Guest Contributor: Jessica Titlebaum, WILD Co-Founder
My mentor once said that results are not exclusive to gender. While this is true, it’s also important to remember that gender may produce different results. According to Catalyst, there is a correlation between women on boards and a company’s bottom line. In this regard, it may be strategic to focus on retaining and promoting female talent. Here are a few tips on how to successfully manage diversity in the office this year.
Recognizing the differences
There was a study done by the University of Chicago that looked at male and female candidates applying for jobs in Science, Technology, Engineering and Math (STEM.) The study found that men tend to “inflate” their skills while women tend to underestimate their abilities. If you think a female employee would be good at a certain job and she is not boasting her abilities, give her a short test related to the qualities needed and see how she ranks. Recognizing that women may need a little more encouragement in the office can go a long way.
Initiating negotiation skills
Women might also benefit from strengthening their negotiating skills and talking about money. Condé Nast’s Glamour magazine recently surveyed 2,000 men and women on the topic of salaries. Only 39% of women said they asked for a higher salary, when starting a new job, compared to 54% of their male counterparts.
Another study conducted by Citi and Linked In found that only 27% of women had asked for a raise in 2014 and of that number, 84% got the raise. These numbers hint that some women are still unjustifiably uncomfortable talking about money.
To combat this, talk about these topics or send your female employee to a negotiation class or workshop. Not only would it help her, but also it would help you when she is negotiating on your behalf or for the firm.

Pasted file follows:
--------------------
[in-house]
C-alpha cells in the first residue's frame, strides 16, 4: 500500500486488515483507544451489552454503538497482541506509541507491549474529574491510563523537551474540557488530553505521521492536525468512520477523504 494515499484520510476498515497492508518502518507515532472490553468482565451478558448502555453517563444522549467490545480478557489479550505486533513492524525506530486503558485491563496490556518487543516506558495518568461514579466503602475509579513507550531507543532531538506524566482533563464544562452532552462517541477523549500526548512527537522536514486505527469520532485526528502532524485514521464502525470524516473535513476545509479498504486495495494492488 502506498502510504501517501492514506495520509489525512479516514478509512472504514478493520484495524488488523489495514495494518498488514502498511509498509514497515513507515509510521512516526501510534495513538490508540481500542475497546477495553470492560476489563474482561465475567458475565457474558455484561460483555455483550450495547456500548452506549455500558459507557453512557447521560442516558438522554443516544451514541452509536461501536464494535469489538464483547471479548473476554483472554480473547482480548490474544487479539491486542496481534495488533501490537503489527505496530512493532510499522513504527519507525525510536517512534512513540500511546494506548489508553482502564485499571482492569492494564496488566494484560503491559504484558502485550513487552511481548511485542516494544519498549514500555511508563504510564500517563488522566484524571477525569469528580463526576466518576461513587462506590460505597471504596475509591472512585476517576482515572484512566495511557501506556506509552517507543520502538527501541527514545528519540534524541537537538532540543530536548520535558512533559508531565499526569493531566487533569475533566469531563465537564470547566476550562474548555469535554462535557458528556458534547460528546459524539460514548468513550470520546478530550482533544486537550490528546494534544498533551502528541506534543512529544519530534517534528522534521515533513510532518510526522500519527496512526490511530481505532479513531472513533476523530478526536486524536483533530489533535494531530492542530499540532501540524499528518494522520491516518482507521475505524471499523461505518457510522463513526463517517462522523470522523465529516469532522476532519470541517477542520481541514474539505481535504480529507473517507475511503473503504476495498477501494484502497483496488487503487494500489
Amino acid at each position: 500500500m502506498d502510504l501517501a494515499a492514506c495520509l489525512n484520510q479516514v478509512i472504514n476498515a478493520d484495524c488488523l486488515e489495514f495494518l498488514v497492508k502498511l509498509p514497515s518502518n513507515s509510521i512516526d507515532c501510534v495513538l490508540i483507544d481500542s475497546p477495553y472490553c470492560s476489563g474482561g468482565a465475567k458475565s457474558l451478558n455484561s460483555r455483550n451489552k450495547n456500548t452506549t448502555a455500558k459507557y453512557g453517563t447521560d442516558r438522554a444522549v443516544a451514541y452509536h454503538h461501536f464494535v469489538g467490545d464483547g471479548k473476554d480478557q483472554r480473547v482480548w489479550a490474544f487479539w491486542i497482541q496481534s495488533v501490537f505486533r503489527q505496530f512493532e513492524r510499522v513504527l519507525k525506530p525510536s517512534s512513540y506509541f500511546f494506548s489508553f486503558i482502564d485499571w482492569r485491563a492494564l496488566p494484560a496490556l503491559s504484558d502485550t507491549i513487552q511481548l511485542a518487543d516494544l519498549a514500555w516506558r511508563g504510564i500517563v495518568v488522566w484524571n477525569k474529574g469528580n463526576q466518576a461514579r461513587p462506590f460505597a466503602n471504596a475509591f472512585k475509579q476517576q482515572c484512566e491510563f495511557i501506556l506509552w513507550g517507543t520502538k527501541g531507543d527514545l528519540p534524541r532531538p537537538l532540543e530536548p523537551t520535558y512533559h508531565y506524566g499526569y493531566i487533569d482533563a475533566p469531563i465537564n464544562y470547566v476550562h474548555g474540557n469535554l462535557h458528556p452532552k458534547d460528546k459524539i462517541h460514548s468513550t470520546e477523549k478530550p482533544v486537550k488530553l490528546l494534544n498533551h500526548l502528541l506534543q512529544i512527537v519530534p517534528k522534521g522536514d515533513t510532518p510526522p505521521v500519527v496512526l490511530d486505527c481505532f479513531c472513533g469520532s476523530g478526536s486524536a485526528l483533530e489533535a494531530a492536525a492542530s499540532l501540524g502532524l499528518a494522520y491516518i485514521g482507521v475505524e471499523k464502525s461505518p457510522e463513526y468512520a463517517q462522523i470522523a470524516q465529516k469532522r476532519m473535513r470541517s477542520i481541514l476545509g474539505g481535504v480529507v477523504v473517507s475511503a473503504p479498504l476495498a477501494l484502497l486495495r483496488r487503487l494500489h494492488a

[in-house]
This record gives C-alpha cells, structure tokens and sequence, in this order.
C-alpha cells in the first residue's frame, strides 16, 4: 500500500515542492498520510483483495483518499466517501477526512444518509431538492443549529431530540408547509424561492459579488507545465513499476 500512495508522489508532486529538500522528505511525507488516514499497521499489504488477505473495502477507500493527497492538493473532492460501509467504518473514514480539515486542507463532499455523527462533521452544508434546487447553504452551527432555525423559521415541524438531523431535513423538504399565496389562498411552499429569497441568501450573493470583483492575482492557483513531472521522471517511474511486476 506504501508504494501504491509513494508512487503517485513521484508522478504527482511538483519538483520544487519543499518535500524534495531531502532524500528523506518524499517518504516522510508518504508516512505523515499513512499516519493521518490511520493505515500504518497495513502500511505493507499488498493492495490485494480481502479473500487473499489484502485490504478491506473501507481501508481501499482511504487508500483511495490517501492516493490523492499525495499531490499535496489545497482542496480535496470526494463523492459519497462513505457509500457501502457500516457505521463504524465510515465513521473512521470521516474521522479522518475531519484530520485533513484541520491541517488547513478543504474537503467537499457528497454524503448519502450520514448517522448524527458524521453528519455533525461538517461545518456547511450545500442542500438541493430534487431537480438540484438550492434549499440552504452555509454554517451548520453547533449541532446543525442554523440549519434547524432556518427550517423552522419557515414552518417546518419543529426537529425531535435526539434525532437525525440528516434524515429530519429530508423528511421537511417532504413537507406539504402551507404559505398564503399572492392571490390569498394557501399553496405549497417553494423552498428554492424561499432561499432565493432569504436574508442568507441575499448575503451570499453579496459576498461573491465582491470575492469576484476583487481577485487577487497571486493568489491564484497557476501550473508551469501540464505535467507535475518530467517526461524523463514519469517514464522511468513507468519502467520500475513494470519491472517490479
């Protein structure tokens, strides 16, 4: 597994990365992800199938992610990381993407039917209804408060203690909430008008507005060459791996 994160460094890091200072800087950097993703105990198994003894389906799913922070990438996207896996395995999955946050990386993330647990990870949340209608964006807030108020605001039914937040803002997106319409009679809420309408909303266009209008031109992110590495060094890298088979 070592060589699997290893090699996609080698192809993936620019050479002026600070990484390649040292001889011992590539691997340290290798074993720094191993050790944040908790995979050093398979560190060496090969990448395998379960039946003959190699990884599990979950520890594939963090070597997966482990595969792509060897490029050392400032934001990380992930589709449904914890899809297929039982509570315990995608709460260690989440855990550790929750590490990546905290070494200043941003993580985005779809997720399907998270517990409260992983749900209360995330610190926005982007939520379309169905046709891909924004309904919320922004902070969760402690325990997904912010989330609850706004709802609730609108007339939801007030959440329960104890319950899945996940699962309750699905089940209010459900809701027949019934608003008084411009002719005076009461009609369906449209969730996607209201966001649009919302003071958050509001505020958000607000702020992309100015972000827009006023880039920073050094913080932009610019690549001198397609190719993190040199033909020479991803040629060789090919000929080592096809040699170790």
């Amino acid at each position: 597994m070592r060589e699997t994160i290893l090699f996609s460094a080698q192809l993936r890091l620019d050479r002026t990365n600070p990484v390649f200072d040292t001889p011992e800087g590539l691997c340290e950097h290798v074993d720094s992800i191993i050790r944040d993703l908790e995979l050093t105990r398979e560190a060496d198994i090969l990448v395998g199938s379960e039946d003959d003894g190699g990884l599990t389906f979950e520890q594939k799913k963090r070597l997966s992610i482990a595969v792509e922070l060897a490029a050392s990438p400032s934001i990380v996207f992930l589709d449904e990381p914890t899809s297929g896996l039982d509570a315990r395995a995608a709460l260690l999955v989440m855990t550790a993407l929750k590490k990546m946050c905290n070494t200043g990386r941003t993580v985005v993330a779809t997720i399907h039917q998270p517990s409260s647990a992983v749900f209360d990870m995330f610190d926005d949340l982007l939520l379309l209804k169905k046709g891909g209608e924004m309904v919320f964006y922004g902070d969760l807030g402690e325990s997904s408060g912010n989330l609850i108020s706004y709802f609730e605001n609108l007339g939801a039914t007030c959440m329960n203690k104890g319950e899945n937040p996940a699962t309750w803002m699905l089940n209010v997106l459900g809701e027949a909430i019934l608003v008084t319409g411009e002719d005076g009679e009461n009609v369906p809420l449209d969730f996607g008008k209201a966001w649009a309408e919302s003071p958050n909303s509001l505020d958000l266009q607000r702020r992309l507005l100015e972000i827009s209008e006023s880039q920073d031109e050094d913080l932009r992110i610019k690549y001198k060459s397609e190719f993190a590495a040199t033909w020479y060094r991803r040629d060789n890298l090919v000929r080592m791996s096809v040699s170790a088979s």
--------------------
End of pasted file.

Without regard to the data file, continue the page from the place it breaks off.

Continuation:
Build a network
Another suggestion is to get your female employee involved with industry activities. This gives them the chance to build their network and identify role models and mentors. Have you ever heard that saying, we are who our friends are? We tend to adjust to the people around us and a mentor’s behavior would rub off on your employee. This might help with professional growth as well as your firm’s business development initiatives.
It’s important to show your female talent you support their professional development. By recognizing their differences, addressing their needs and helping build their network, you could also be impacting your bottom line.
On a final note, I have learned that relationships are the most important thing to women. Establishing and maintaining relationships is one way we navigate our career path. Anyone that built us up, would be someone we kept alongside on the journey.
Bussey, J. Gender Wage Gap Reflects the ‘Ask’ Gap (The Wall Street Journal, Oct. 10, 2014) Retrieved from http://www.wsj.com
Zingales, Z. Why Women Find It Harder to Get Math-Based Jobs (Chicago Booth Magazine, Fall 2014)